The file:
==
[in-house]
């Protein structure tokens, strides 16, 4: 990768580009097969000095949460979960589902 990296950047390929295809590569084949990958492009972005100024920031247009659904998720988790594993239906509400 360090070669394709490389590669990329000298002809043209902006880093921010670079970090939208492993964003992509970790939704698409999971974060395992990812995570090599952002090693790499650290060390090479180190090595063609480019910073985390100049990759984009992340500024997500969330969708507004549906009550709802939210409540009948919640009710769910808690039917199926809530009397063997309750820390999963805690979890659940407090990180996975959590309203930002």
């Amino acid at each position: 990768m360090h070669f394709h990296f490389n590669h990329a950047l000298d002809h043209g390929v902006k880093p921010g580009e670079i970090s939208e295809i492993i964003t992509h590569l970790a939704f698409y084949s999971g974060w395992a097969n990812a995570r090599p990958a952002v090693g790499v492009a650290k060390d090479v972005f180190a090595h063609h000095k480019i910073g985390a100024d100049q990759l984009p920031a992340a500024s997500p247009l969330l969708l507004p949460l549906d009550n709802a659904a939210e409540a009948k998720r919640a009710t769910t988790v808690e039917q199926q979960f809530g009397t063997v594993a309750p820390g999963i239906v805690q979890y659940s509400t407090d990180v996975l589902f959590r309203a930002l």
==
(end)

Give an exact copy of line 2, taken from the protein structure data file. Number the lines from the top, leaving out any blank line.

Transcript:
């Protein structure tokens, strides 16, 4: 990768580009097969000095949460979960589902 990296950047390929295809590569084949990958492009972005100024920031247009659904998720988790594993239906509400 360090070669394709490389590669990329000298002809043209902006880093921010670079970090939208492993964003992509970790939704698409999971974060395992990812995570090599952002090693790499650290060390090479180190090595063609480019910073985390100049990759984009992340500024997500969330969708507004549906009550709802939210409540009948919640009710769910808690039917199926809530009397063997309750820390999963805690979890659940407090990180996975959590309203930002």